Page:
Referring to FIGS. 7 and 8, the pattern for the tights 34 is shown in FIG. 7. As in FIG. 6, the pattern shown in FIG. 7 is for a single leg. The seam 36 affixing the leg of tights 34 to the abdominal and breast support band 14 is clearly denoted both in FIGS. 6 and 7. Likewise, the structure of the sternum band 18 is shown in FIG. 8.
Not shown is a cuff that may be added to the legs of tights 34 to better finish off the lower structure of that portion of the garment. Further, foot straps or stirrups may also be added.
In use it has been found that the band arrangement 14 provides support to the uterine area or abdomen 12 through the unique crossing of the bands 14 at the base of the sternum 24 and then passing upwardly over the breasts and over the shoulders and downwardly crossing in the back and being affixed to the lower portion of the opposite breast cups. The tights 34, or in the event that a sternum band 18 is utilized, then transmits this support from the shoulder straps through band 14 downwardly to the abdominal portion of band 14. Similarly the tights 34 serve too prevent the band 14 from riding up and over the uterine area as would be the case with prior art support devices, particularly where the band structure is unitary as is described herein. This unitary structure has eliminated the need for buckles or snaps or fasteners of any type permitting the user to step into the tights 34 and pull the garment up over abdomen 12 and waist line 24 then passing her arms through the bands 14. With the elimination of most or all of the laces, buckles and the like, the chafing that occurrs in other maternity support garments is completely eliminated. In use, the wearer may prefer using a leotard covering her body from the hips to the shoulders in a conventional manner.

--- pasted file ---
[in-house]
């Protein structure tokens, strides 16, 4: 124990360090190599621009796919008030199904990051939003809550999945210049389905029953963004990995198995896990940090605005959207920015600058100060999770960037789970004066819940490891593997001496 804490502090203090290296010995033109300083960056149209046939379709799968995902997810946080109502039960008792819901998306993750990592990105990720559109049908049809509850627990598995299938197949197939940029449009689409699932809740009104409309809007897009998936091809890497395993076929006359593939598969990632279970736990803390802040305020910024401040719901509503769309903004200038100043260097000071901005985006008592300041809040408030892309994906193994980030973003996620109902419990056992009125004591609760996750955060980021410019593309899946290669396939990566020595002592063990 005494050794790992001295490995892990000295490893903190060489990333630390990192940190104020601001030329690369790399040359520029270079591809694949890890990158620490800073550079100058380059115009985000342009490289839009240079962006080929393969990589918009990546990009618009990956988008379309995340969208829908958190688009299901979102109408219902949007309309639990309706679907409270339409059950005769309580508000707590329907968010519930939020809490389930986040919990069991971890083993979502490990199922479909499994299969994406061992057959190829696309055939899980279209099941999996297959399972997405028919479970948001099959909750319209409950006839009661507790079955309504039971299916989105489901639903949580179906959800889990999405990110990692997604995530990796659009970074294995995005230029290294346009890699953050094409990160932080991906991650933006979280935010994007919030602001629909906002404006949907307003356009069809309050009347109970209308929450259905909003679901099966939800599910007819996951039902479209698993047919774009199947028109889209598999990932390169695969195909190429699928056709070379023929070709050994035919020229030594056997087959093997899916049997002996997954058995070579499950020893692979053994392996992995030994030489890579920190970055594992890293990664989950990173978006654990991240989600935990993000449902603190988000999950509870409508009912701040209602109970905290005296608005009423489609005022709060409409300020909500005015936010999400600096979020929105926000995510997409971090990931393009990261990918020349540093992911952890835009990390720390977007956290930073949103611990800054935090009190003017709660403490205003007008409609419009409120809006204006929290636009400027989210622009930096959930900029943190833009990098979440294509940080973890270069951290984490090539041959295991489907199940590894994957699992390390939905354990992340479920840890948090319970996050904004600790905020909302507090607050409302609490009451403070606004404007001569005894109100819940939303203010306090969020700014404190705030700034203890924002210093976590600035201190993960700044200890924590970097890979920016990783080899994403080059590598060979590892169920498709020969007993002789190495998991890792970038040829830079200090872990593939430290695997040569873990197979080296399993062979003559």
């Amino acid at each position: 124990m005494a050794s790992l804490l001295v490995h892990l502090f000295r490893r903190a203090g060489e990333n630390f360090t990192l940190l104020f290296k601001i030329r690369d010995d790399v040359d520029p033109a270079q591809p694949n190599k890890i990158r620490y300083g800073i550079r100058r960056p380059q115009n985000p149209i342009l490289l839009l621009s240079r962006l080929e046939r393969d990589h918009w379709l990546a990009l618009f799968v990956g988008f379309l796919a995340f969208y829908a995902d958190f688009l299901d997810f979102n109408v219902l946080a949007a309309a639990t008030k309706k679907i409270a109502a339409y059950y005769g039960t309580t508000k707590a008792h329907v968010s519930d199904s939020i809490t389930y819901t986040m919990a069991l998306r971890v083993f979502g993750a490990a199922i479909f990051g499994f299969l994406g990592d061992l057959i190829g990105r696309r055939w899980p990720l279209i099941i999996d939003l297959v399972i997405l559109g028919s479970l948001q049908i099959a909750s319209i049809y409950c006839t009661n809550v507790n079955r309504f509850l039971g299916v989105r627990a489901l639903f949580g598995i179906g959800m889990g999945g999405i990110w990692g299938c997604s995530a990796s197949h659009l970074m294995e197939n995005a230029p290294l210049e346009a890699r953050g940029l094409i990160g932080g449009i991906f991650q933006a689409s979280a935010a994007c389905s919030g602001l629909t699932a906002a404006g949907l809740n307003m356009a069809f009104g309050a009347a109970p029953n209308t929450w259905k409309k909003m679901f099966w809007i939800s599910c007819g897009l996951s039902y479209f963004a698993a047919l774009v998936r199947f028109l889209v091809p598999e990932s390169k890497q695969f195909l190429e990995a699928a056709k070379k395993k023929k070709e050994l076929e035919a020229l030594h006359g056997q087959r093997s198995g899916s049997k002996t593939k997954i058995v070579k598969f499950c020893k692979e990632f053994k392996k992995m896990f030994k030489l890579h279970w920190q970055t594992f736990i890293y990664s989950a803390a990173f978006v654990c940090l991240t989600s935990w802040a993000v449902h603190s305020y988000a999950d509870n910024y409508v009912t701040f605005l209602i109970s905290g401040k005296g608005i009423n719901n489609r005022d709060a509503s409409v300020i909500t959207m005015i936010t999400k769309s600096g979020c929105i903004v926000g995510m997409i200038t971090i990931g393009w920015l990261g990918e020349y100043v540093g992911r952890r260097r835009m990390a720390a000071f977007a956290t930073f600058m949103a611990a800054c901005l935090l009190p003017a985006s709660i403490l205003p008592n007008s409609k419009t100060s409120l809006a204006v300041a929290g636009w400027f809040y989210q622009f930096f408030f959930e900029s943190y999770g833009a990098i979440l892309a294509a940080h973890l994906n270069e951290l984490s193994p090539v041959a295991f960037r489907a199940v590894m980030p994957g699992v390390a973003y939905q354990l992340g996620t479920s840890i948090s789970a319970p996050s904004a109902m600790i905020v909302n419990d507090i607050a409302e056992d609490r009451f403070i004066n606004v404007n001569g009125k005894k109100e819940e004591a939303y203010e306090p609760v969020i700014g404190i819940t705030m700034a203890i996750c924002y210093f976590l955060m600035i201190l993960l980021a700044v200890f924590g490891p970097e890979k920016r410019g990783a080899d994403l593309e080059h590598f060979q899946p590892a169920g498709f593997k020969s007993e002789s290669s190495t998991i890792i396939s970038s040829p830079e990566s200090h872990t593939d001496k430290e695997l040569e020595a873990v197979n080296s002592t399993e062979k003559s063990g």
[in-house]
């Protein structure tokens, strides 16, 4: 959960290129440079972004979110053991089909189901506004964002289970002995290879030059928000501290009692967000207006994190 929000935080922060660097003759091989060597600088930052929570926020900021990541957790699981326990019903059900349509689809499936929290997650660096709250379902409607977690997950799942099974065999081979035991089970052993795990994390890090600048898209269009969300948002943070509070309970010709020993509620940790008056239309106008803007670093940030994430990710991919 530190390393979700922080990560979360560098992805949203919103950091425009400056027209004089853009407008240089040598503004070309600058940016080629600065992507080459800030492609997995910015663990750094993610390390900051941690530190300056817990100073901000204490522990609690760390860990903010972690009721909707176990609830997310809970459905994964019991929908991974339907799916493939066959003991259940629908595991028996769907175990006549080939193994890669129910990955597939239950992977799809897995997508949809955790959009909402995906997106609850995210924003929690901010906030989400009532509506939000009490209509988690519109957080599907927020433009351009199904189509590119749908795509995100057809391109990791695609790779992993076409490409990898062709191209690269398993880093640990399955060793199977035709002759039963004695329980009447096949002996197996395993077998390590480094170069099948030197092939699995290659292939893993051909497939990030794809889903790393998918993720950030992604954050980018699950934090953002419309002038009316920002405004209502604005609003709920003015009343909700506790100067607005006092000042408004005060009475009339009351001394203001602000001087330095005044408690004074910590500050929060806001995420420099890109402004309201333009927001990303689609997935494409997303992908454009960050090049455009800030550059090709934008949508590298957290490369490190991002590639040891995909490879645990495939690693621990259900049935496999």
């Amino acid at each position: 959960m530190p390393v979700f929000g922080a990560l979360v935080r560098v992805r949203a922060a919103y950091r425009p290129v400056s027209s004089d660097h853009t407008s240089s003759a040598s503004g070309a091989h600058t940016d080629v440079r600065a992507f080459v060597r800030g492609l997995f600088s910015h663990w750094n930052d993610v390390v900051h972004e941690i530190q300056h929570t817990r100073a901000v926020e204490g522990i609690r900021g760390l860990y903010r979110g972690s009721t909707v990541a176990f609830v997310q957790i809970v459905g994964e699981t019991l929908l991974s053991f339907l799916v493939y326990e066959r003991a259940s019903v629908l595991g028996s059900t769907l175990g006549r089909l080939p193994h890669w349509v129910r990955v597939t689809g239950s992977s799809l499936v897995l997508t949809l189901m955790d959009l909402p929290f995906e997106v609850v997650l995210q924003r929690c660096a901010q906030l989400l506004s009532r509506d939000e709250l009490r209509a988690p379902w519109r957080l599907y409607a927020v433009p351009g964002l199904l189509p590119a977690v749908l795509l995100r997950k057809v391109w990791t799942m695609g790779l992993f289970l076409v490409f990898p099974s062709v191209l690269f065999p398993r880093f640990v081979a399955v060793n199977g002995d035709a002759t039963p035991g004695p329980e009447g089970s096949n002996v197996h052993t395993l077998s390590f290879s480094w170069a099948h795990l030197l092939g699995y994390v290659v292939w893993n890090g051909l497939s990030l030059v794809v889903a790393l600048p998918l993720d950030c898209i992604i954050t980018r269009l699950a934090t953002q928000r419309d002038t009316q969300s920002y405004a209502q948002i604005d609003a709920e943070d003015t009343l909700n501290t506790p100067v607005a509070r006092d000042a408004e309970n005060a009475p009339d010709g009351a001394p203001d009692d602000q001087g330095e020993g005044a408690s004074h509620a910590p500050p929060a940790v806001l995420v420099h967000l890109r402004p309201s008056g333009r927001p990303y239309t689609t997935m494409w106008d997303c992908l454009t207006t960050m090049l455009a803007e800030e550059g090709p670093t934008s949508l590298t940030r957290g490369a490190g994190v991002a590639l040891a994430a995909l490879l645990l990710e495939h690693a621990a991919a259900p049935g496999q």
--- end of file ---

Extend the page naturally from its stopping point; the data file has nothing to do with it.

The band structure 14 is particularly useful in supporting the uterine area. Not only is it supportive in a vertical manner, it also provides a certain degree of lateral support as it passes around the abdomen as shown in FIG. 1. The same support is provided in the breast cups 26 which are broad in their nature yet non-restrictive to the expanding breasts of a pregnant woman.
While this invention has been described in relation to a particular embodiment it should be limited only so far as the appended claims.
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|Clasificación de EE.UU.||450/155, 450/7, 450/96, 450/116|
|7 Ene 1992||REMI||Maintenance fee reminder mailed|
|23 Ene 1992||REMI||Maintenance fee reminder mailed|
|24 May 1992||LAPS||Lapse for failure to pay maintenance fees|
|28 Jul 1992||FP||Expired due to failure to pay maintenance fee|
Effective date: 19920524